Automated robo adviser software applications use algorithms to buy and sell securities according to predetermined user preferences. You tell the robo adviser your age, when you will need the money and your risk tolerance. You then sit back and let it automate.
Robo products, developed after the 2008 financial crisis, have gained traction, especially among young and novice investors. The tools are simple and steer clear of complex investing strategies. Most people, after all, do not have unique investing needs and can benefit from off-the-shelf solutions designed for standard profiles.
Moreover, everyone, even the savviest financial geeks, can fall prey to behavioral biases and emotional traps. Robo investing is a lesson for avoiding those traps.
Getting your toes wet
Robo advisers appeal to beginner investors, who usually have more limited financial resources as well as less knowledge and experience. But novices do need to start investing somewhere, both to gain confidence and build assets. Should they kick off their investing with a robo program or turn to a human financial adviser? There are arguments for both. Robo advisers offer:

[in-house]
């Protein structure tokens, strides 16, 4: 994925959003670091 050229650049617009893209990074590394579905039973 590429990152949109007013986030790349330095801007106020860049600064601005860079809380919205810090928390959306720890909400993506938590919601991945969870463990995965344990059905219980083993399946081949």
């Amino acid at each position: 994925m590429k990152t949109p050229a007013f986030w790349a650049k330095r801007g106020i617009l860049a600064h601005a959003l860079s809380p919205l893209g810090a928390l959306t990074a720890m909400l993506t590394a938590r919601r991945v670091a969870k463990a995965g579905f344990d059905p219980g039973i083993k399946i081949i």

Robo advisers do not provide extra bells and whistles, such as:
Emotions cloud everyone's judgment
Less is more. It is a primary advantage of robo advisers that they are entirely hands off. If you are letting a program transact for you according to mechanical rules, you will be less tempted to overreact to market volatility or make rash decisions. Passive investing strategies have proved increasingly successful as well as cheaper to implement.
Some investors still like researching and investing on their own, in a (usually futile) attempt to beat the market. If so, they can always set aside a modest portion of their assets, like 5%, to use as "mad money" for taking a flyer. Alternatively, they can cheaply buy index or exchange-traded funds in a self-directed brokerage account. For example, a catch-all ETF like SPY encompasses the S&P with one click. They can also use target date funds for retirement accounts.
But best of all, with emotions stripped away, an algorithm is most likely to achieve the holy grail: buy low, sell high and rebalance systematically.
How well do robo advisers perform?
It is almost impossible to tell. Robo advisers have only been around for about a decade. That is short for proving track records, and longitudinal data remains insufficient for ranking robo advisers against old-fashioned money managers. Most robo advisers do not disclose performance statistics, and, anyhow, it may take years to confirm gains from even simple programs like tax losses, let alone more complex strategies.
The problem is partly one of apples and oranges, and side-by-side comparisons only work for specific funds or portfolios. Since various robo platforms' metrics vary significantly, even a basic distinction like the amount kept in cash versus securities changes the equation.
If you are considering a robo account, you should start by discussing with a traditional adviser whether it would meet your current needs.
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